Members of the Committee said they would await updates on the above cases and other reported abuses of our OFWs.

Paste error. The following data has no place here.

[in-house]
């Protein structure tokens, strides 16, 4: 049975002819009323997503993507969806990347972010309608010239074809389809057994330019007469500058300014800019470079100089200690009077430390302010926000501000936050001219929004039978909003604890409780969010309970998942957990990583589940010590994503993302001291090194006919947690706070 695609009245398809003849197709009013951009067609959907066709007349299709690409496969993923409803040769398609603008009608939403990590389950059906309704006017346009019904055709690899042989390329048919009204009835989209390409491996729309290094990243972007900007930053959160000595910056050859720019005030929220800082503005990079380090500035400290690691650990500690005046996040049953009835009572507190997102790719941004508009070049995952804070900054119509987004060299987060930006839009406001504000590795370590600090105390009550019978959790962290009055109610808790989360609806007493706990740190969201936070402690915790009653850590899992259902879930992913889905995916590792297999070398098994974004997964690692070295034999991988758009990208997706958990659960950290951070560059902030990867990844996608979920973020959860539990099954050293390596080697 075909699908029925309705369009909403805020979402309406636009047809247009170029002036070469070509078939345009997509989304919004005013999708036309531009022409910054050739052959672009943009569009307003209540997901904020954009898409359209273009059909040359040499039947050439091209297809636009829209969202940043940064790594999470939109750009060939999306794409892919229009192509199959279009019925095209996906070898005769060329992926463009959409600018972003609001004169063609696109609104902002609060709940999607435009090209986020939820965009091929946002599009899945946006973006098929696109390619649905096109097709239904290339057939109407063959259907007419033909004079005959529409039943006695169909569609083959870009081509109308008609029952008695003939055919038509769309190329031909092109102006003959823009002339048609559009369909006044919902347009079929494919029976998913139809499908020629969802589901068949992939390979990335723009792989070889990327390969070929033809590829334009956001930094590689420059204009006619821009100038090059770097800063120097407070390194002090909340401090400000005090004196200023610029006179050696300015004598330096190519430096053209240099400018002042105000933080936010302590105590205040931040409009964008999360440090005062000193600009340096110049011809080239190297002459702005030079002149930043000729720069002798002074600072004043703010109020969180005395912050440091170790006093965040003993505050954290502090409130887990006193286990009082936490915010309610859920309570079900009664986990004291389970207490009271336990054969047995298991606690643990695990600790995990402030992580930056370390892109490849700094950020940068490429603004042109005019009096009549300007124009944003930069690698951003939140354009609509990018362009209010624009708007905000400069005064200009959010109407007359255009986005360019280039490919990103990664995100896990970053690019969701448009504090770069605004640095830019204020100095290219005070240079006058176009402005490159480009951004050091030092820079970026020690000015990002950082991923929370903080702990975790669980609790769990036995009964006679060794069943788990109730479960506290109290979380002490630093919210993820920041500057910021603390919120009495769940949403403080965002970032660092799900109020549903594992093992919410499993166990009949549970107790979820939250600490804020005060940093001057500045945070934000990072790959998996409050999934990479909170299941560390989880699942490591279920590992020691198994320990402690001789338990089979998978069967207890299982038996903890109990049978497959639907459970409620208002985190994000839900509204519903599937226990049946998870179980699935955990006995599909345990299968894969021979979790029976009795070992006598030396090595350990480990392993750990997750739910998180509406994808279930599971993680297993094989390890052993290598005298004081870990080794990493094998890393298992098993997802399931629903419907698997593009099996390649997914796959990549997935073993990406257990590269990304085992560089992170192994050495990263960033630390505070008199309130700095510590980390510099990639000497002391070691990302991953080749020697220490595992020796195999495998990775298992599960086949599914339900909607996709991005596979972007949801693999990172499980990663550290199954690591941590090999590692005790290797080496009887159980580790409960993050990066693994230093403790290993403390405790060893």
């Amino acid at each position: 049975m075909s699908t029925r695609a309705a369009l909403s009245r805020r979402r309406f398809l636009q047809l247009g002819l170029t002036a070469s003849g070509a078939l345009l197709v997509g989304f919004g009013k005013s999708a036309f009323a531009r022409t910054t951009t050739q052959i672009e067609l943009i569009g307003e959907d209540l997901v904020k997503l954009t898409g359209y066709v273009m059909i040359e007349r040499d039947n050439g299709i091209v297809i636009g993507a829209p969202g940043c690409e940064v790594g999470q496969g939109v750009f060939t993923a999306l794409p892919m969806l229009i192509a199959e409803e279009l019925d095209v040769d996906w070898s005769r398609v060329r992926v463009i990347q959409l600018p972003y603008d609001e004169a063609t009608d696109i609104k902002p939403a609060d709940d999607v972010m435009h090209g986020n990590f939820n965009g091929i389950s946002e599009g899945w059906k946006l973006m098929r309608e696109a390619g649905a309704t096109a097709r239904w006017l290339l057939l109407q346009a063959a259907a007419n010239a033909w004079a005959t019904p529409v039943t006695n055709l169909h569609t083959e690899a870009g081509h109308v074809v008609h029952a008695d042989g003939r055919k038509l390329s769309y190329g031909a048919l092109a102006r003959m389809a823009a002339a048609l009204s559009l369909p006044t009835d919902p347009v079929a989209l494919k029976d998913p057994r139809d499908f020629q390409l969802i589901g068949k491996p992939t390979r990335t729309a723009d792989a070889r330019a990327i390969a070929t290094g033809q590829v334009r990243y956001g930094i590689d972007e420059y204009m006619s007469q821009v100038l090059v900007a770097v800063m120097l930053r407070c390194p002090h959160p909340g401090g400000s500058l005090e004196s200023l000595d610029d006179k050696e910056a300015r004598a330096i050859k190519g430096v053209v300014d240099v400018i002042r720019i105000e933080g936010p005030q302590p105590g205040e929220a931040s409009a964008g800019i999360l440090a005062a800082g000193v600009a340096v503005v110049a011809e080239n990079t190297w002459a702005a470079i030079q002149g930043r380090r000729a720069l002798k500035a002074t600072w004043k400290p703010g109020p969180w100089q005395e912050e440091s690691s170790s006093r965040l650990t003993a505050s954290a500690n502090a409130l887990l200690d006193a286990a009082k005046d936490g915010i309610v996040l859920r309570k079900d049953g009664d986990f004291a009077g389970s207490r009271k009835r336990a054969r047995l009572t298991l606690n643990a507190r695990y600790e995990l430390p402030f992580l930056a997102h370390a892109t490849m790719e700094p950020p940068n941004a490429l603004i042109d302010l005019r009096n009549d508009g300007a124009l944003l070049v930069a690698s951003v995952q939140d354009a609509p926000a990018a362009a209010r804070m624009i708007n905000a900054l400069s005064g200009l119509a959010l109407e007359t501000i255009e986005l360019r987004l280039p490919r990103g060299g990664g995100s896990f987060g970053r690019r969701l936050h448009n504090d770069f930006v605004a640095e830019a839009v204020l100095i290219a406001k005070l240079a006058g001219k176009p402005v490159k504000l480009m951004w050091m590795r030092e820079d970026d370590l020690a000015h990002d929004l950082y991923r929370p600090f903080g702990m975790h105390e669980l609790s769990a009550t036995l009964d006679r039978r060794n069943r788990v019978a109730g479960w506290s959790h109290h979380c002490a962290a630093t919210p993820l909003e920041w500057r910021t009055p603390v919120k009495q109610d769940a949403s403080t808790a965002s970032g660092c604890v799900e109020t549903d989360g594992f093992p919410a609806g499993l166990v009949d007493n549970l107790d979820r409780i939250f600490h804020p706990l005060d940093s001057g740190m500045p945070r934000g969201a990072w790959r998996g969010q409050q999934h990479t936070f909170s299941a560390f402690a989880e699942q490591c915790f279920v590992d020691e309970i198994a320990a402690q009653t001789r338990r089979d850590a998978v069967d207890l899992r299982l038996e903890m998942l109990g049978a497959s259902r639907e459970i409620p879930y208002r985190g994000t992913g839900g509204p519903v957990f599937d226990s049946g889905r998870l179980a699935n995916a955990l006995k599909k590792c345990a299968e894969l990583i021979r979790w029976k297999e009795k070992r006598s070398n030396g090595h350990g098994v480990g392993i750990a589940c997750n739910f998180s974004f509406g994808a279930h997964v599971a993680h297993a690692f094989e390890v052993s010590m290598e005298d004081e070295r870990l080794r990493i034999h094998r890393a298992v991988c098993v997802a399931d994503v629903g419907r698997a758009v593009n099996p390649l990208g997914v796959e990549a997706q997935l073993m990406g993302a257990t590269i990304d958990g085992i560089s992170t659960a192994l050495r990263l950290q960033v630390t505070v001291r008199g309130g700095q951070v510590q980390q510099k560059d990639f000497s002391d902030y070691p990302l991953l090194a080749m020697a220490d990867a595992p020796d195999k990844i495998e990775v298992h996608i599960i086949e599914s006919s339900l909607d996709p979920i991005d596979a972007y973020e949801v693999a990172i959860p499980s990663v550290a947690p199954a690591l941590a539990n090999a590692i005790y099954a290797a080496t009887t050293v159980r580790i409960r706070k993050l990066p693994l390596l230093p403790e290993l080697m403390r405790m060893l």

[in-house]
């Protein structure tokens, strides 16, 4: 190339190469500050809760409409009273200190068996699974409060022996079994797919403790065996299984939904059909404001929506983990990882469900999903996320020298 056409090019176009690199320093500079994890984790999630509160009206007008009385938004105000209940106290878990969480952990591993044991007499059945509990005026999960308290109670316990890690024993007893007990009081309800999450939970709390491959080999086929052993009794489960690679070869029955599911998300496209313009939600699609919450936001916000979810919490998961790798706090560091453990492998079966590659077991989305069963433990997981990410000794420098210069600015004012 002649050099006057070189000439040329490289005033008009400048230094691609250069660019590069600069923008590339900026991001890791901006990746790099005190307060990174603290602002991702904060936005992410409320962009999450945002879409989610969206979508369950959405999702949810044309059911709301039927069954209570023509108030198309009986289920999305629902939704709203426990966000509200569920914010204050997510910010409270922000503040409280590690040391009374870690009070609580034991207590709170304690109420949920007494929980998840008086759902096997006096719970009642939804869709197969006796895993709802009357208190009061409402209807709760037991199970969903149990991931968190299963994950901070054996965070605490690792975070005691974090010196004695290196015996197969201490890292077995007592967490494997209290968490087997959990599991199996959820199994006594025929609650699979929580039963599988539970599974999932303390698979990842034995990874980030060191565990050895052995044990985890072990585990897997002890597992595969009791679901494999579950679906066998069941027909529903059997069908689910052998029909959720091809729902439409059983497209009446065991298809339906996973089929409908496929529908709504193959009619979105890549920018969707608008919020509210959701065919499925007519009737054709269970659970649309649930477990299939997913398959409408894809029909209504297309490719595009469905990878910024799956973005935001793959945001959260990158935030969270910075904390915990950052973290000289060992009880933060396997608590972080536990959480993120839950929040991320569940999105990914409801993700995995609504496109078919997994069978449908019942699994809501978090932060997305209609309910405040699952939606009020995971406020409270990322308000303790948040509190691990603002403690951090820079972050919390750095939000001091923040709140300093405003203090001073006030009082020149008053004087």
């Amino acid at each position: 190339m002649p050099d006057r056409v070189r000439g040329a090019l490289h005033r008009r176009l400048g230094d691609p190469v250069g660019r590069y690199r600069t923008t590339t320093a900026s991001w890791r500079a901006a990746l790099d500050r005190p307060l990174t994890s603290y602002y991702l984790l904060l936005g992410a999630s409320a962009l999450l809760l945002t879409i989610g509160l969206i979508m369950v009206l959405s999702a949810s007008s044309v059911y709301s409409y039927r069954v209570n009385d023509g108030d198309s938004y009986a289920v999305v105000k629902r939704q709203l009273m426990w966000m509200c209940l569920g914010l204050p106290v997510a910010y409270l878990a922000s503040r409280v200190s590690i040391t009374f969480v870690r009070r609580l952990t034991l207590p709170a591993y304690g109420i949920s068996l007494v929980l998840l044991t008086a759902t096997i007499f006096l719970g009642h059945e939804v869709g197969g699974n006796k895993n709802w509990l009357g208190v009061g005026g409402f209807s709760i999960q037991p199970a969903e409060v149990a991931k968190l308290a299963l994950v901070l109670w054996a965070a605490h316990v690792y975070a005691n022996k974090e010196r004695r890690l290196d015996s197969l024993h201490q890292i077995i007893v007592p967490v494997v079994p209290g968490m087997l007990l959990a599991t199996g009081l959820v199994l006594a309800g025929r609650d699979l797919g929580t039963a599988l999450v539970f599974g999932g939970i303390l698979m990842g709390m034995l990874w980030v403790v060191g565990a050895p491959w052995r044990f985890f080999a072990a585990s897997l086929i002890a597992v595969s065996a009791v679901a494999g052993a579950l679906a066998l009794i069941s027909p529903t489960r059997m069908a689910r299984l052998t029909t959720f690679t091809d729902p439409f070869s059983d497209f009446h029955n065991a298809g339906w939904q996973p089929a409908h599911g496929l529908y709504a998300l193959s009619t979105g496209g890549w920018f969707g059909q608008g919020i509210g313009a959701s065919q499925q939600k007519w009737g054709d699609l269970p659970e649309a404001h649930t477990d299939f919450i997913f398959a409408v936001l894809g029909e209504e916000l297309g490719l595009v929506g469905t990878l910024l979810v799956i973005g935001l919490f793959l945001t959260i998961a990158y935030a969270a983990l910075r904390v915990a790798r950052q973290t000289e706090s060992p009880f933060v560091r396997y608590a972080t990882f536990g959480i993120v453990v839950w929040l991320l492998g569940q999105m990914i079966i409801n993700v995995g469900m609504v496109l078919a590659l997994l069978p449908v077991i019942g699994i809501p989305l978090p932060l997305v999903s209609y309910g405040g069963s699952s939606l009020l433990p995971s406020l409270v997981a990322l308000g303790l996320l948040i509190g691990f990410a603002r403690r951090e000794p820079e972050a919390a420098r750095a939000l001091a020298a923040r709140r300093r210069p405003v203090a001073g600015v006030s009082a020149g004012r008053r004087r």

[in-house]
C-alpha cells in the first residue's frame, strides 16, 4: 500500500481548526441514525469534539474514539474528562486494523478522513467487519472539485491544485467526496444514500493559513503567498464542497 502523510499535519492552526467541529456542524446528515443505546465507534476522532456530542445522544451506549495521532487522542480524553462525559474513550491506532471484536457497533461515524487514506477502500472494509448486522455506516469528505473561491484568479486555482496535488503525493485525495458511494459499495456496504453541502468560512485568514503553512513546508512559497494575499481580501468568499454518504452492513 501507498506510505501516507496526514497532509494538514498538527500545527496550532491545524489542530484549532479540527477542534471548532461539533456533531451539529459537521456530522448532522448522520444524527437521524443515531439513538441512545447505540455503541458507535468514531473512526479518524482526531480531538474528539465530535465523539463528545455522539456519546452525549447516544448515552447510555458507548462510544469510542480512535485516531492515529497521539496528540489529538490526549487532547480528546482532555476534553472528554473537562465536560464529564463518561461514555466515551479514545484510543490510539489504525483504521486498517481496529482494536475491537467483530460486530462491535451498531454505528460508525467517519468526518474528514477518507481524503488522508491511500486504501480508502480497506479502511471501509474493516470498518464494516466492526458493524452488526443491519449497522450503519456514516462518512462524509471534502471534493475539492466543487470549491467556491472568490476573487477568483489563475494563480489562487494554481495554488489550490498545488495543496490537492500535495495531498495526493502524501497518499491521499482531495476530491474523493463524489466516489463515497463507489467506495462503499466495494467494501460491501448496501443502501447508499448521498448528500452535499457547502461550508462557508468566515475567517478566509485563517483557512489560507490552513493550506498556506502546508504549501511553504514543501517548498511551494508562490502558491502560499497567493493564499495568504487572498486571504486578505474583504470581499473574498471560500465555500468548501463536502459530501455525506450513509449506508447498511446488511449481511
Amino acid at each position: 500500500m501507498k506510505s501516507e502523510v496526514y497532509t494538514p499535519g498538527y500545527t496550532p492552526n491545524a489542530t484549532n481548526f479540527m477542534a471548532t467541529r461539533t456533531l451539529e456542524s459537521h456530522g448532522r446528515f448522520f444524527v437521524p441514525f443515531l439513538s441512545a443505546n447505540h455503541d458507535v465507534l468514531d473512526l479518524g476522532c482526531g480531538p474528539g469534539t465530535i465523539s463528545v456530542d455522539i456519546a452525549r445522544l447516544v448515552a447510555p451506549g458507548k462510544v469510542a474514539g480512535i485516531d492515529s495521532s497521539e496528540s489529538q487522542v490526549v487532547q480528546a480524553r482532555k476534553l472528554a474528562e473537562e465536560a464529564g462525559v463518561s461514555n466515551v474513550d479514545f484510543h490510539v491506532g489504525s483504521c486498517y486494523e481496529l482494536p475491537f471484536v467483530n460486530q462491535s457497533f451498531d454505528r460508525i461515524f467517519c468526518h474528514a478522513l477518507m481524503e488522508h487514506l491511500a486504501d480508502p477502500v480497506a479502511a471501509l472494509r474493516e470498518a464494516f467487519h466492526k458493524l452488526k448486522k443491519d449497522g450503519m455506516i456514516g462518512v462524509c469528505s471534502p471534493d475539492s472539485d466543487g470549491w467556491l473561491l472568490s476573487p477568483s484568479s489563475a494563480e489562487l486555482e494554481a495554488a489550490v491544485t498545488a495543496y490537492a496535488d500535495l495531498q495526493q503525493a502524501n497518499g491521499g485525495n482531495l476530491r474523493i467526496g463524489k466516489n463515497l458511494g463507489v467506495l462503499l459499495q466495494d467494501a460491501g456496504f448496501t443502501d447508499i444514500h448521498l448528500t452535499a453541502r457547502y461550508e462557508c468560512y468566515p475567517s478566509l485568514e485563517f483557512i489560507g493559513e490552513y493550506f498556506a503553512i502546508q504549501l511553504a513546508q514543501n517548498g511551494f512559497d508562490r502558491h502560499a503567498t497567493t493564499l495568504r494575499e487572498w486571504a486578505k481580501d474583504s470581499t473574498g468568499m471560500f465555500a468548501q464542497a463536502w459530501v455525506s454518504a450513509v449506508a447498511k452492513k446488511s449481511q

Updates on certification of countries that are fit to receive Filipino migrant workers The DFA, represented by OUMWA officials Ricardo Endaya and Enrico Fos, explained that they had issued positive certification for 114 countries. Negative status was given to 39 countries because they did not meet any of the criteria stipulated under Sec. 4 of RA 10022. In the Middle East, Syria was given positive certification, Libya was given the negative certification. Bahrain, UAE, Yemen, Qatar, Oman, and Saudi Arabia received qualifiedpositive certification, which means that they have national legislations that protect migrant workers except domestic workers. On the part of the Philippine Overseas Employment Agency (POEA), Administrator Carlos Cao said they received 76 certifications for compliant countries from the DFA in May. In the same month, they also requested the DFA for clarification of some countries certifications. This representation had also raised the issue of why Libya and Syria had different certifications if security considerations were made, especially given the political instability in Syria, which the DFA has yet to resolve. In conclusion, the committee had granted Admin. Caos request for COWA to extend their deadline for certification once again, as it was pending with the POEA governing board. The DFA had also made the commitment to look into the implications certification results will have on the employment of Filipino workers in the various countries, as well as other aspects of political and economic relations.